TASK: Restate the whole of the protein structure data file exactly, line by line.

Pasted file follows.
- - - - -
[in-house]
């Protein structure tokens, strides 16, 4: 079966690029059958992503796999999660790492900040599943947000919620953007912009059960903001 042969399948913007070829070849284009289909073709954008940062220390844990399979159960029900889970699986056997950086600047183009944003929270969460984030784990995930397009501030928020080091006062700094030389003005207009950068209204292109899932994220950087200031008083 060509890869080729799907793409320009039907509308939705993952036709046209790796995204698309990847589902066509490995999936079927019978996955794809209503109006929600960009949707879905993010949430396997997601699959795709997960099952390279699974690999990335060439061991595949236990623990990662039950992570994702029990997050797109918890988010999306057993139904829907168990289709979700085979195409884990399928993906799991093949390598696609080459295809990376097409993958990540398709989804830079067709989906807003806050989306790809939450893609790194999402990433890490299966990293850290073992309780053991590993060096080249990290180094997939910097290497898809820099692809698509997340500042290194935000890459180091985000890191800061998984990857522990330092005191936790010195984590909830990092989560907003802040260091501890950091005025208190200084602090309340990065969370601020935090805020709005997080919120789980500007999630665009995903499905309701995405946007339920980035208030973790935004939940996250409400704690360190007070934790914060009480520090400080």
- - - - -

[in-house]
């Protein structure tokens, strides 16, 4: 079966690029059958992503796999999660790492900040599943947000919620953007912009059960903001 042969399948913007070829070849284009289909073709954008940062220390844990399979159960029900889970699986056997950086600047183009944003929270969460984030784990995930397009501030928020080091006062700094030389003005207009950068209204292109899932994220950087200031008083 060509890869080729799907793409320009039907509308939705993952036709046209790796995204698309990847589902066509490995999936079927019978996955794809209503109006929600960009949707879905993010949430396997997601699959795709997960099952390279699974690999990335060439061991595949236990623990990662039950992570994702029990997050797109918890988010999306057993139904829907168990289709979700085979195409884990399928993906799991093949390598696609080459295809990376097409993958990540398709989804830079067709989906807003806050989306790809939450893609790194999402990433890490299966990293850290073992309780053991590993060096080249990290180094997939910097290497898809820099692809698509997340500042290194935000890459180091985000890191800061998984990857522990330092005191936790010195984590909830990092989560907003802040260091501890950091005025208190200084602090309340990065969370601020935090805020709005997080919120789980500007999630665009995903499905309701995405946007339920980035208030973790935004939940996250409400704690360190007070934790914060009480520090400080």